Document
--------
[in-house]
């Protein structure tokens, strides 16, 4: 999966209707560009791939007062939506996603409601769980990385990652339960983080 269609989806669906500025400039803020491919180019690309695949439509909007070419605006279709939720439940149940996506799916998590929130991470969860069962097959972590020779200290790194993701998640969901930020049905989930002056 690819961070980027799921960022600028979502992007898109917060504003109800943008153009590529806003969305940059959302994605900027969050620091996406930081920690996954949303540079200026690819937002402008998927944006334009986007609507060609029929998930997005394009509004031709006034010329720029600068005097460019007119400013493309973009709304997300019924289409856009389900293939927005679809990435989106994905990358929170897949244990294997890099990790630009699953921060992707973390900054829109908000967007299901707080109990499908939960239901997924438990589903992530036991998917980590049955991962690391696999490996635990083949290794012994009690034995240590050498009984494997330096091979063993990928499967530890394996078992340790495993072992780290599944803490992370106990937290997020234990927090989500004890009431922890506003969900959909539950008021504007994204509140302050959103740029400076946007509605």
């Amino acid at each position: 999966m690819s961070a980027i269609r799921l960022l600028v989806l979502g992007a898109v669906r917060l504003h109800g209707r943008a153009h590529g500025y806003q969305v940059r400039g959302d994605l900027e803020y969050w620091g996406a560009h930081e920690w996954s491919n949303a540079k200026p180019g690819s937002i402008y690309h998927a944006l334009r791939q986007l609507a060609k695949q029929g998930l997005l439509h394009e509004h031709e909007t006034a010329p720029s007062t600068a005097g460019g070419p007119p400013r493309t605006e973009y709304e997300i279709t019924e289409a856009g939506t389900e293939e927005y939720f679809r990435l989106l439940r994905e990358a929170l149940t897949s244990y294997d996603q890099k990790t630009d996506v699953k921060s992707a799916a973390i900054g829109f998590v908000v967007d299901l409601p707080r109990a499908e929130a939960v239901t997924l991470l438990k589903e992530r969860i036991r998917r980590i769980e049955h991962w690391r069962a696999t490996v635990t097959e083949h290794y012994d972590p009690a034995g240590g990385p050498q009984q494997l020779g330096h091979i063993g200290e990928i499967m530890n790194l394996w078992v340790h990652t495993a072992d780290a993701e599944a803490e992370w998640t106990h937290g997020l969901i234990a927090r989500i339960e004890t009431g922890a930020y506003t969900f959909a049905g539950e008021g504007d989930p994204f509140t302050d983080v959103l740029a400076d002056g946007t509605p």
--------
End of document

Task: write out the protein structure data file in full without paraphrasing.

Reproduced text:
[in-house]
């Protein structure tokens, strides 16, 4: 999966209707560009791939007062939506996603409601769980990385990652339960983080 269609989806669906500025400039803020491919180019690309695949439509909007070419605006279709939720439940149940996506799916998590929130991470969860069962097959972590020779200290790194993701998640969901930020049905989930002056 690819961070980027799921960022600028979502992007898109917060504003109800943008153009590529806003969305940059959302994605900027969050620091996406930081920690996954949303540079200026690819937002402008998927944006334009986007609507060609029929998930997005394009509004031709006034010329720029600068005097460019007119400013493309973009709304997300019924289409856009389900293939927005679809990435989106994905990358929170897949244990294997890099990790630009699953921060992707973390900054829109908000967007299901707080109990499908939960239901997924438990589903992530036991998917980590049955991962690391696999490996635990083949290794012994009690034995240590050498009984494997330096091979063993990928499967530890394996078992340790495993072992780290599944803490992370106990937290997020234990927090989500004890009431922890506003969900959909539950008021504007994204509140302050959103740029400076946007509605």
């Amino acid at each position: 999966m690819s961070a980027i269609r799921l960022l600028v989806l979502g992007a898109v669906r917060l504003h109800g209707r943008a153009h590529g500025y806003q969305v940059r400039g959302d994605l900027e803020y969050w620091g996406a560009h930081e920690w996954s491919n949303a540079k200026p180019g690819s937002i402008y690309h998927a944006l334009r791939q986007l609507a060609k695949q029929g998930l997005l439509h394009e509004h031709e909007t006034a010329p720029s007062t600068a005097g460019g070419p007119p400013r493309t605006e973009y709304e997300i279709t019924e289409a856009g939506t389900e293939e927005y939720f679809r990435l989106l439940r994905e990358a929170l149940t897949s244990y294997d996603q890099k990790t630009d996506v699953k921060s992707a799916a973390i900054g829109f998590v908000v967007d299901l409601p707080r109990a499908e929130a939960v239901t997924l991470l438990k589903e992530r969860i036991r998917r980590i769980e049955h991962w690391r069962a696999t490996v635990t097959e083949h290794y012994d972590p009690a034995g240590g990385p050498q009984q494997l020779g330096h091979i063993g200290e990928i499967m530890n790194l394996w078992v340790h990652t495993a072992d780290a993701e599944a803490e992370w998640t106990h937290g997020l969901i234990a927090r989500i339960e004890t009431g922890a930020y506003t969900f959909a049905g539950e008021g504007d989930p994204f509140t302050d983080v959103l740029a400076d002056g946007t509605p």